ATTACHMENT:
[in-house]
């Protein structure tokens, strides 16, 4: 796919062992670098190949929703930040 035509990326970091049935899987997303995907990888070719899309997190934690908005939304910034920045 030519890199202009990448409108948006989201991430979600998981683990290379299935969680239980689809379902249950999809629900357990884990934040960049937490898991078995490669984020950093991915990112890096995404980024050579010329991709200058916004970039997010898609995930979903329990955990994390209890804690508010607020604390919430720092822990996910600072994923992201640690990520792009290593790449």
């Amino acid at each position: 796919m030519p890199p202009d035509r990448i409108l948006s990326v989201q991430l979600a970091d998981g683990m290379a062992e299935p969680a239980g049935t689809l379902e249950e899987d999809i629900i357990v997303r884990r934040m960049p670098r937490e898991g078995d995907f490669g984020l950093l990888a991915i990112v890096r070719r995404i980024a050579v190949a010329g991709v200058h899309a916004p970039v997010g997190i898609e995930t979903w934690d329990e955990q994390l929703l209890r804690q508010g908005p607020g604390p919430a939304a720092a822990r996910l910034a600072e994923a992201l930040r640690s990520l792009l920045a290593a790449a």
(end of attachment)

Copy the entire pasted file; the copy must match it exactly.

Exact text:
[in-house]
């Protein structure tokens, strides 16, 4: 796919062992670098190949929703930040 035509990326970091049935899987997303995907990888070719899309997190934690908005939304910034920045 030519890199202009990448409108948006989201991430979600998981683990290379299935969680239980689809379902249950999809629900357990884990934040960049937490898991078995490669984020950093991915990112890096995404980024050579010329991709200058916004970039997010898609995930979903329990955990994390209890804690508010607020604390919430720092822990996910600072994923992201640690990520792009290593790449």
């Amino acid at each position: 796919m030519p890199p202009d035509r990448i409108l948006s990326v989201q991430l979600a970091d998981g683990m290379a062992e299935p969680a239980g049935t689809l379902e249950e899987d999809i629900i357990v997303r884990r934040m960049p670098r937490e898991g078995d995907f490669g984020l950093l990888a991915i990112v890096r070719r995404i980024a050579v190949a010329g991709v200058h899309a916004p970039v997010g997190i898609e995930t979903w934690d329990e955990q994390l929703l209890r804690q508010g908005p607020g604390p919430a939304a720092a822990r996910l910034a600072e994923a992201l930040r640690s990520l792009l920045a290593a790449a």